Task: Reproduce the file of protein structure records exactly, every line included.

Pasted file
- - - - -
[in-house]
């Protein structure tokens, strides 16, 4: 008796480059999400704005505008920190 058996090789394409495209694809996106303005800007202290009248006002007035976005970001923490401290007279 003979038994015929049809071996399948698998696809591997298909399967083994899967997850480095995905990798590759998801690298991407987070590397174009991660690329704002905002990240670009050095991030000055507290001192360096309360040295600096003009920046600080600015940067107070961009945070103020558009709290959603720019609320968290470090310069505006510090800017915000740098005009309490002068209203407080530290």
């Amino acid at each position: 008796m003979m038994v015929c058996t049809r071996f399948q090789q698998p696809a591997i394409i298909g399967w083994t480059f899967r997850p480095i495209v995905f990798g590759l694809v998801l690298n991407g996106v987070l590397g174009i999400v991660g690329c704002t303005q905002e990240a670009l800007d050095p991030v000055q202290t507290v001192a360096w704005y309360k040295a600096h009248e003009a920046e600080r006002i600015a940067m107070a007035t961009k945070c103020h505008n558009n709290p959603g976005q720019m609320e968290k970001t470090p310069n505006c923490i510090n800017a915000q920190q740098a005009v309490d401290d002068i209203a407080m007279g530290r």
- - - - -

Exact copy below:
[in-house]
């Protein structure tokens, strides 16, 4: 008796480059999400704005505008920190 058996090789394409495209694809996106303005800007202290009248006002007035976005970001923490401290007279 003979038994015929049809071996399948698998696809591997298909399967083994899967997850480095995905990798590759998801690298991407987070590397174009991660690329704002905002990240670009050095991030000055507290001192360096309360040295600096003009920046600080600015940067107070961009945070103020558009709290959603720019609320968290470090310069505006510090800017915000740098005009309490002068209203407080530290």
């Amino acid at each position: 008796m003979m038994v015929c058996t049809r071996f399948q090789q698998p696809a591997i394409i298909g399967w083994t480059f899967r997850p480095i495209v995905f990798g590759l694809v998801l690298n991407g996106v987070l590397g174009i999400v991660g690329c704002t303005q905002e990240a670009l800007d050095p991030v000055q202290t507290v001192a360096w704005y309360k040295a600096h009248e003009a920046e600080r006002i600015a940067m107070a007035t961009k945070c103020h505008n558009n709290p959603g976005q720019m609320e968290k970001t470090p310069n505006c923490i510090n800017a915000q920190q740098a005009v309490d401290d002068i209203a407080m007279g530290r």